So last night I couldn't sleep... I had a slight fever. Found some articles regarding case studies and my disease... thought I would share. Hope everyone is enjoying the nice weather!
Ten-Year Survival Poor in Antisynthetase Syndrome
By: NANCY WALSH
BARCELONA — A review of 30 patients with antisynthetase syndrome found that only half survived 10 years after diagnosis, Dr. Oyvind Palm reported at the annual European Congress of Rheumatology.
This idiopathic inflammatory myopathy is characterized by the presence of antibodies directed against tRNA synthetase. The most common antibody is anti-Jo-1, which is found in 80% of cases.
Other antibodies sometimes found include anti-SSA, anti-PL-7, and anti-PL-12.
Clinical manifestations of the disease include interstitial lung disease, which can be severe, arthritis, Raynaud phenomenon, and the hyperkeratotic rash known as mechanic's hands, according to Dr. Palm of the department of rheumatology, Rikshospitalet-Radiumhospitalet Medical Center, Oslo.
With the aim of characterizing the disease's clinical and serologic features, researchers reviewed all hospital records of patients diagnosed with an inflammatory myopathy and analyzed the charts of those who had antisynthetase antibodies and pulmonary disease.
The mean age of these 30 patients was 45.5 years, and in one-third of the group, the disease onset was before age 40. Two-thirds of the patients were women.
Most patients had histologic evidence of inflammatory myopathy and elevated serum creatine kinase, but only four had elevations of creatine kinase exceeding 3,000 IU/mL.
Muscular manifestations rarely caused significant patient disability and were present at the onset of disease in only six of the cases.
Anti-Jo-1 antibodies were detected in 90%. Anti-SSA autoantibodies, commonly found in patients with Sjögren syndrome, were detected in 50% but only rarely were they associated with dry eyes and mouth, Dr. Palm wrote in a poster session.
Pulmonary involvement was classified as follows:
▸ Type I (acute): Found in 24%; rapid onset of dyspnea or cough with development of hypoxemia within 1 month after the onset of disease.
▸ Type II (subacute): Found in 64%; gradual onset of pulmonary symptoms.
▸ Type III (asymptomatic): Found in 12%; coincidentally detected pulmonary abnormalities on x-ray or CT scan with subsequent slowly developing pulmonary symptoms.
Honeycombing with end-stage pulmonary disease was found in 30.4%.
All but one patient had received treatment with immunosuppressive drugs including corticosteroids, cyclophosphamide, and rituximab.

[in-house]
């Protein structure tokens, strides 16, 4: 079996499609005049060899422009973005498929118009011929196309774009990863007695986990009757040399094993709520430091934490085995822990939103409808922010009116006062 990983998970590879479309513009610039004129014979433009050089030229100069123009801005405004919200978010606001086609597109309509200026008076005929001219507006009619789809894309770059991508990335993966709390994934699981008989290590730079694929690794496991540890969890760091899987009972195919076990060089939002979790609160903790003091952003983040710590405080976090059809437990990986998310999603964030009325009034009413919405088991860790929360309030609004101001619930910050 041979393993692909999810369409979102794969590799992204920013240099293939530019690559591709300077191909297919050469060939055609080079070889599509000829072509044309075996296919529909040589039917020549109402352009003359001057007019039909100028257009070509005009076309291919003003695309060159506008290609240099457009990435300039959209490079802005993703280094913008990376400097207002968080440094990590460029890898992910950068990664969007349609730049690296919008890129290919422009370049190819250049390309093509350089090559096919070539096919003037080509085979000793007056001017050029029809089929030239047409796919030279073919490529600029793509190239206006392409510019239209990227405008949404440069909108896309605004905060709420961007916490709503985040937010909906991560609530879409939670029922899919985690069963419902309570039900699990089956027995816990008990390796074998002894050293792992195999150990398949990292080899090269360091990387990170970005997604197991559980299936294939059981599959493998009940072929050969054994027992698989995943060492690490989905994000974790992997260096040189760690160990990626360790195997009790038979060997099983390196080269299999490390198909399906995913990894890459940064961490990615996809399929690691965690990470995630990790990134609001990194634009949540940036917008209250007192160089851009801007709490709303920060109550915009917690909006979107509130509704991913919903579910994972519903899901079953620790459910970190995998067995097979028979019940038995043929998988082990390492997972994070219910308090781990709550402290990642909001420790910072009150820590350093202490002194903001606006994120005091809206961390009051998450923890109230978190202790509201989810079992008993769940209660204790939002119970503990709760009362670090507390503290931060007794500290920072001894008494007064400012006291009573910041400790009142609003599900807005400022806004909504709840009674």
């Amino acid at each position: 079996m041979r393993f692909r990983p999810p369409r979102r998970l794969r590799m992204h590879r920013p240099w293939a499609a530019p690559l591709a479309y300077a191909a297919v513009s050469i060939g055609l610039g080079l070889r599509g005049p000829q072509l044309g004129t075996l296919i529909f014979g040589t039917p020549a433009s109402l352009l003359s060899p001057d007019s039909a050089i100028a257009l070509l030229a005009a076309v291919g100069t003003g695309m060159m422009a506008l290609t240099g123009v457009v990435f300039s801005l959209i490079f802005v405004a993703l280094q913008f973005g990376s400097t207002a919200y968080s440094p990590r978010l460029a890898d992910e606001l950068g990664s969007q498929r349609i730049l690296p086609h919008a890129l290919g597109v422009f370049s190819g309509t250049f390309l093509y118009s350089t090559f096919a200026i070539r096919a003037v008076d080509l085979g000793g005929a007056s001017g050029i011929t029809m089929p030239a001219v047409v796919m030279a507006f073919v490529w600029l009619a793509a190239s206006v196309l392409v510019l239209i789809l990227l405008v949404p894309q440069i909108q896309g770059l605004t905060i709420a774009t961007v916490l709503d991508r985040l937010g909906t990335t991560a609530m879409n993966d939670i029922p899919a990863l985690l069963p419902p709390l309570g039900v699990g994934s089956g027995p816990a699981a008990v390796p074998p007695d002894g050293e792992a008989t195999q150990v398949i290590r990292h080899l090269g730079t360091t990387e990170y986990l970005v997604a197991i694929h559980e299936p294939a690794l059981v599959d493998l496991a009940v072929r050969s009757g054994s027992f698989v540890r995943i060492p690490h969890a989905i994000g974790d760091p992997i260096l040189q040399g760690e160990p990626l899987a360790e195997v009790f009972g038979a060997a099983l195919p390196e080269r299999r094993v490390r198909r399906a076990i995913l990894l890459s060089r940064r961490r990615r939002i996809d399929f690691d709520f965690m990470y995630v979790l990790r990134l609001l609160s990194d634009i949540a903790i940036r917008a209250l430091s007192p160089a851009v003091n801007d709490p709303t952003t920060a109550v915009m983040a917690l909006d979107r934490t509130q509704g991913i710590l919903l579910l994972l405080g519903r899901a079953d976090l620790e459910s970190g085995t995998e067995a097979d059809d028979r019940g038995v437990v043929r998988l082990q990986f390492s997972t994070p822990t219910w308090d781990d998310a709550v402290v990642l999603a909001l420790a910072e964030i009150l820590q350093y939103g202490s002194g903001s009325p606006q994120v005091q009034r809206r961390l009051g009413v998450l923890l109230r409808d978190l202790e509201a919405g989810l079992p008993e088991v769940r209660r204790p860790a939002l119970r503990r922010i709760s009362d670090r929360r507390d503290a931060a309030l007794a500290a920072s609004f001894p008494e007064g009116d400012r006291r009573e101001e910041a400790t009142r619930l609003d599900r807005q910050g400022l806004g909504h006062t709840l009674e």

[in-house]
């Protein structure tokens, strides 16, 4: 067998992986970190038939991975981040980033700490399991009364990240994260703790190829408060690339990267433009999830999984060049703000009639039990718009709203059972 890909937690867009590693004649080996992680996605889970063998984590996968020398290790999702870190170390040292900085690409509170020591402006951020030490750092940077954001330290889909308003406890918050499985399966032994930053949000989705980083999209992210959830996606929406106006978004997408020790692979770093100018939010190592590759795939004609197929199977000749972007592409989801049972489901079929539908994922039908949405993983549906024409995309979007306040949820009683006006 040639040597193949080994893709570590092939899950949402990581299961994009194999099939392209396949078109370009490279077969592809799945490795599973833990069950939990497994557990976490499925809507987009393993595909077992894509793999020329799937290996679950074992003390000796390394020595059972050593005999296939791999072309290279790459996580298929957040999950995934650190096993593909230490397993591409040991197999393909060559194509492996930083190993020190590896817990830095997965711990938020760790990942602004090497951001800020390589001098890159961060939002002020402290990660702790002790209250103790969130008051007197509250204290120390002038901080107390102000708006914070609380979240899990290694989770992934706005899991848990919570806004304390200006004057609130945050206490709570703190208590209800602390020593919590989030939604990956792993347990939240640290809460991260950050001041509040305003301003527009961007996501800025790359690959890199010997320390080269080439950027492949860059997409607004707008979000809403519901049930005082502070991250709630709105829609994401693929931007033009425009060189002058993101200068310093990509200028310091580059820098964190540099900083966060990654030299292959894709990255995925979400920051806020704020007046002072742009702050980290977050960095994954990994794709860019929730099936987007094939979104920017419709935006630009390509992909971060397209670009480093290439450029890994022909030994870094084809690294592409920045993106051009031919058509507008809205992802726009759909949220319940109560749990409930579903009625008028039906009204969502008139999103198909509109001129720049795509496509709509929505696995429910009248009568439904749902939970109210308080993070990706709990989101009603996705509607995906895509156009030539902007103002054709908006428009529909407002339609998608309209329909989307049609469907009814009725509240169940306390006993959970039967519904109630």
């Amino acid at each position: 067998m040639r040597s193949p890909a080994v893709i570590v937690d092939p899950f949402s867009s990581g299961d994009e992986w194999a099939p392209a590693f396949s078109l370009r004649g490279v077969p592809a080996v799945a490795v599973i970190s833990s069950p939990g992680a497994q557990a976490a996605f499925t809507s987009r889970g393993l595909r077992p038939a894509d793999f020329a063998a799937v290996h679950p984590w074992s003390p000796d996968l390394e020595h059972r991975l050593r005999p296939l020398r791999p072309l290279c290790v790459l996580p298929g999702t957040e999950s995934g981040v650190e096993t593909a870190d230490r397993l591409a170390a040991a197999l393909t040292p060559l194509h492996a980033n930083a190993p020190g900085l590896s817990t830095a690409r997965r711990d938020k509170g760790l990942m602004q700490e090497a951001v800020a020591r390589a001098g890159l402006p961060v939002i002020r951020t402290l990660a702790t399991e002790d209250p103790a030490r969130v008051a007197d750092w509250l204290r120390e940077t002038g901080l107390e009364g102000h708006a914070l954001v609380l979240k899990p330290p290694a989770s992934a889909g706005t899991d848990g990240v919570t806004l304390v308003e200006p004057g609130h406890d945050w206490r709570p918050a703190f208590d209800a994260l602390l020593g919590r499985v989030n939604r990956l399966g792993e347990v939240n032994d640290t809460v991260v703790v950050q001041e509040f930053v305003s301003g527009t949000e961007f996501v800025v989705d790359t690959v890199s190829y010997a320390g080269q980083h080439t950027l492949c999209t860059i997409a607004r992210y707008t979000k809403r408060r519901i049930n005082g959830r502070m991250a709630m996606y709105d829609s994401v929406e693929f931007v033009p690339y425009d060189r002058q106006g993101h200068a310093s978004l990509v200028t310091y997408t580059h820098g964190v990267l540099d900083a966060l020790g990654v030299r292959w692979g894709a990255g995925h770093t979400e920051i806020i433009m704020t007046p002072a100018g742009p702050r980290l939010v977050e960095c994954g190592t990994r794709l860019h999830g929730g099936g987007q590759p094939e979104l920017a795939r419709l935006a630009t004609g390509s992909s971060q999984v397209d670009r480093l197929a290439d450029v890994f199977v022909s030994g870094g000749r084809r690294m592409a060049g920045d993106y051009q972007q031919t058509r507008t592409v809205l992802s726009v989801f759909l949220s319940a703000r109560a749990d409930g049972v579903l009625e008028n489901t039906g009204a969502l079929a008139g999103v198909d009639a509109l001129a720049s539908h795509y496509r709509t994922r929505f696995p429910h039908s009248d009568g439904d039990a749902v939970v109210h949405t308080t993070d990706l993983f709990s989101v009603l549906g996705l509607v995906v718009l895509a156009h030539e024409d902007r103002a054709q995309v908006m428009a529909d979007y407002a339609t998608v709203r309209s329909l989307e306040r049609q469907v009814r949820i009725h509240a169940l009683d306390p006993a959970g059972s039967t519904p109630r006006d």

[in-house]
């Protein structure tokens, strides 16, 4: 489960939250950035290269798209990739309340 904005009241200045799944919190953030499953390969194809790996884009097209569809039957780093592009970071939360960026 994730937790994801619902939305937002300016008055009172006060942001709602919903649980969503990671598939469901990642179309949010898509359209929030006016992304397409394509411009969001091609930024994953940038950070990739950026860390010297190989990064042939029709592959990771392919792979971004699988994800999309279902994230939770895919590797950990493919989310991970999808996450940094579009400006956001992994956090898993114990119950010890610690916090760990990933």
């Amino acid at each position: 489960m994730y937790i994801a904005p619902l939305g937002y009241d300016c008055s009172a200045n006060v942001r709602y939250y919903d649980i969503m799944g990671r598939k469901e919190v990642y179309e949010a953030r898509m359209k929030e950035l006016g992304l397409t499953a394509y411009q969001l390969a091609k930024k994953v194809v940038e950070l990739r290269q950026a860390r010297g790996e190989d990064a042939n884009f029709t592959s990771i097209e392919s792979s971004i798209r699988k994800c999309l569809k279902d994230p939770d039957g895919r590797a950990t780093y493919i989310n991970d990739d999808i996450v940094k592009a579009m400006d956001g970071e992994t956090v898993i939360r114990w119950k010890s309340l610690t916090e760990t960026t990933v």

Four patients died, two having type I pulmonary involvement. "While approximately 90% survive the first 3 years of disease, thereafter the mortality increases sharply, and new treatment strategies are clearly warranted," he concluded.
B-Cell Depletion With Rituximab Appears Promising for Myopathies
BARCELONA — Clinical improvement in a small series of patients with inflammatory myopathies treated with rituximab suggests that B-cell depletion may prove useful in these disorders, according to Dr. Marlies Blom of the department of rheumatology, Radboud University Nijmegen (the Netherlands) Medical Centre.
Among seven patients with dermatomyositis, polymyositis, or antisynthetase syndrome, two infusions of 1,000 mg rituximab 2 weeks apart resulted in a mean 30% increase in muscle strength at 3 months, Dr. Blom reported in a poster session at the annual European Congress of Rheumatology.
Patients' subjective reports of improvement in muscle strength were confirmed by handheld dynamometry.
The patients ranged in age from 38 to 58 years, and the duration of their disease ranged from 3 to 16 years. Four of the seven were female.
Previous treatments included oral and intravenous prednisone, methotrexate, azathioprine, cyclophosphamide, interferon, etanercept, and intravenous immunoglobulin.
A mean 13% improvement was reported on Health Assessment Questionnaire (HAQ) scores, and improvements also were seen in levels of creatine phosphokinase, a marker of disease activity.
In one patient, a muscle biopsy taken 4 months after treatment showed a total absence of CD20+ B cells. This patient's Disease Activity Score-28 (DAS28) score fell from 6.8 to 4.5 after 3 months, according to Dr. Blom.
After initial good response, three patients required retreatment for exacerbations of myositis at about 6 months.
No serious adverse events were observed and immunoglobulin levels remained within normal levels.
These results suggest that B cells play an important role in the pathogenesis of inflammatory myopathies, Dr. Blom noted.
Another recent report suggested that a possible rationale for considering B-cell depletion as a therapeutic strategy in dermatomyositis was that treatment with rituximab had previously been shown to result in improvements in muscle strength in humorally mediated autoimmune peripheral neuropathies (Arthritis Rheum. 2005;52:601-7).
The importance of humoral immunity in dermatomyositis also is suggested by the observation that perifascicular endothelial immunoglobulin and complement deposition are thought to result in the muscle ischemia and atrophy (J. Rheumatol. 2006;33:1021-6).
Furthermore, the observation that there are antibodies specific for myositis also supports the concept of B-cell-mediated humoral abnormality in dermatomyositis (Medicine [Baltimore] 1991;70:360-74).